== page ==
Coinfection with hepatitis B and D: Epidemiology, prevalence and disease in patients in Northern California

This is an important study for many reasons:
Based on the data from this study the authors recommended that people with HBV should screened for HDV.

HDV is a blood-borne virus so strategies to prevent transmission of other blood borne viruses (HIV, HBV, HCV) will prevent the transmission of HDV. To prevent person-to-person transmission practice safer sex, do not share needle or works, cover all wounds, and as mentioned above get vaccinated against HBV if not already protected. Another good strategy for prevention is to always put a barrier between your blood and other people’s blood. - AF

Journal of Gastroenterology and Hepatology, Volume 28, Issue 9 Pages v - viii, 1431 - 1584, September 2013

Coinfection with hepatitis B and D: Epidemiology, prevalence and disease in patients in Northern California

Robert G Gish. Debbie Hana, Steve Kane, Margaret Clark, Michael Mangahas, Sumbella Baqai, Mark A Winters, James Proudfoot, Jeffrey S Glenn

© Journal of Gastroenterology and Hepatology Foundation and Wiley Publishing Asia Pty Ltd, Article first published online: 22 AUG 2013


Background and Aims
With no report on the overall prevalence and ramifications of hepatitis Delta virus (HDV) infection in the United States for more than two decades, the characteristics of chronic hepatitis B virus (CHB) patients coinfected with HDV, including clinical presentation, rate of hepatitis C virus tri-infection, and HDV viral load, were assessed.

At California Pacific Medical Center, a retrospective chart review was conducted on all CHB patients.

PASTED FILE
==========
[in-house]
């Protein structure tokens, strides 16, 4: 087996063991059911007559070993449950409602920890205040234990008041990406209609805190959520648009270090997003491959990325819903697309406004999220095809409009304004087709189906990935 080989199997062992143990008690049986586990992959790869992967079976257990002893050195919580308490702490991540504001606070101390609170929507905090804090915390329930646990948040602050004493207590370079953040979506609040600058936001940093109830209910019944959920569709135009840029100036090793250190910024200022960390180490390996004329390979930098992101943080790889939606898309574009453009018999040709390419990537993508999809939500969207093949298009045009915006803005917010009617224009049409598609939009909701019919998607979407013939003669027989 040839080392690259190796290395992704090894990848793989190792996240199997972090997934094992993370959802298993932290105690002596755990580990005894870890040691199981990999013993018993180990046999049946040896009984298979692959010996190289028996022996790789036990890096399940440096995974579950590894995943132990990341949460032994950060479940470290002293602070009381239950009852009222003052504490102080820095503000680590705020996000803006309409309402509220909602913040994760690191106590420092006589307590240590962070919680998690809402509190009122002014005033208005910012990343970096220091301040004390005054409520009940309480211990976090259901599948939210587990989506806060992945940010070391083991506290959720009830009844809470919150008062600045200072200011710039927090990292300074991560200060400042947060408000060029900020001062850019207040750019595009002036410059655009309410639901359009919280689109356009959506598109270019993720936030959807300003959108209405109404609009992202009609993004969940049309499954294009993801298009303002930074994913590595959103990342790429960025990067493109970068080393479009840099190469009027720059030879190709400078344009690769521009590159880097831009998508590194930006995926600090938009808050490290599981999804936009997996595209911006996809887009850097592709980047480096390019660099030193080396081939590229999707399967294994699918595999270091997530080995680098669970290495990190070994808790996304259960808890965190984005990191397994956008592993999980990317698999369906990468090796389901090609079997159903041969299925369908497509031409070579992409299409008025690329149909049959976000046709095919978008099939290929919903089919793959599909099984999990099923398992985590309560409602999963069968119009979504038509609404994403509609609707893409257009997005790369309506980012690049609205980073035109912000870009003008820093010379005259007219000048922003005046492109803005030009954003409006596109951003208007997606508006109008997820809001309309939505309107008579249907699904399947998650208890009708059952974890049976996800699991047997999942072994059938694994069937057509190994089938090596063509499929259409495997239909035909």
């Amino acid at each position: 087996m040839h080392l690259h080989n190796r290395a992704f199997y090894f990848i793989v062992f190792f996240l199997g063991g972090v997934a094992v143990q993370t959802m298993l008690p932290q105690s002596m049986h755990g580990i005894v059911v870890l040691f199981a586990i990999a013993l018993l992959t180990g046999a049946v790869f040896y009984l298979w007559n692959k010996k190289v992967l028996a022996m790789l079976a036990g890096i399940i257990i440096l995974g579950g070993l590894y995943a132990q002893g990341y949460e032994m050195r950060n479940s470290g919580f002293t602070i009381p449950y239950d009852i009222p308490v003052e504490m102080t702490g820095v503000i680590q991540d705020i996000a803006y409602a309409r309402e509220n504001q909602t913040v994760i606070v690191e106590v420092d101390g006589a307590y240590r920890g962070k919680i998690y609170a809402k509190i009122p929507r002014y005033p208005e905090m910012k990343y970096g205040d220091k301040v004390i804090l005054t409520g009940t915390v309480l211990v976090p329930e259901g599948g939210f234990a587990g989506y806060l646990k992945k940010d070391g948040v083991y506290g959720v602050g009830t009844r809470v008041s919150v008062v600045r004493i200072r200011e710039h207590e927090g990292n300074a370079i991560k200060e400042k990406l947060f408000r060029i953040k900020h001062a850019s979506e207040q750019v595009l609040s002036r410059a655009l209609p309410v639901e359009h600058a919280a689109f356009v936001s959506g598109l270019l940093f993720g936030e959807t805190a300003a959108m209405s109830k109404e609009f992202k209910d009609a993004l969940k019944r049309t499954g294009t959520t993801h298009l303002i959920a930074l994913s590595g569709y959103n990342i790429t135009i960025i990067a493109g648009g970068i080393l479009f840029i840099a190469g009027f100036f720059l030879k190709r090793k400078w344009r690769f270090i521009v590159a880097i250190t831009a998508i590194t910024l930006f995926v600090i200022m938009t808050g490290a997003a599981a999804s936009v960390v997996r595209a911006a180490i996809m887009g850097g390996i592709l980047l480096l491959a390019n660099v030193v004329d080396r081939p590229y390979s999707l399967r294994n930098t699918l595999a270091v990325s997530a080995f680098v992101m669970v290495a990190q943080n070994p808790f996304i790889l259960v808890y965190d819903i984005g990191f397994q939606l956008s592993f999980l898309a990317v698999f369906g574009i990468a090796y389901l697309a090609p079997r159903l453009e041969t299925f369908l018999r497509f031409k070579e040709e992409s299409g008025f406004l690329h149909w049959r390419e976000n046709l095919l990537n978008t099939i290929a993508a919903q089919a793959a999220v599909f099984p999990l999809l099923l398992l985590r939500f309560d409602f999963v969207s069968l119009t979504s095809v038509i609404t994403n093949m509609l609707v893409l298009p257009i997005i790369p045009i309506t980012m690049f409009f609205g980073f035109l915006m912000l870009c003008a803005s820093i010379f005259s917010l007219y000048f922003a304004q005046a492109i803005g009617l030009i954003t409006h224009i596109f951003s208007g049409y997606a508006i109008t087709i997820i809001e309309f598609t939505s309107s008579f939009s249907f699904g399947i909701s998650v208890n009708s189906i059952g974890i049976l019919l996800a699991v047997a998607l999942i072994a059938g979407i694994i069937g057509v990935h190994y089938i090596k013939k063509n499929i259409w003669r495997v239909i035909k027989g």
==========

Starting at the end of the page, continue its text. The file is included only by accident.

Of 1191 CHB patients, 499 had been tested for HDV, with 42 (8%) determined to be coinfected; half of these were also hepatitis C virus-infected. Cirrhosis was present in 73% of the coinfected, 80% of the tri-infected, but only 22% of the monoinfected. Twenty-nine patients (69%) were Caucasian non-Hispanic; 10 (24%) were Asians and Pacific Islanders. Of 39 patients for whom HBV-DNA quantification at time of HDV presentation was available, 22 (56%) had undetectable levels; four (10%) had levels > 100 000 IU/mL.

HDV affects individuals of all ages and various ethnic groups. Although HBV viral loads are lower, rates of cirrhosis are higher in coinfected patients and higher still in the tri-infected. Our data support revising screening guidelines to advocate for all patients with HBV to be screened for HDV in order to both give the individual patient important information related to the possible need for treatment and to support the public health goal of reducing transmission by educating HDV-negative patients about the need for protection against superinfection and HDV-infected patients about the need to protect against transmission to others.

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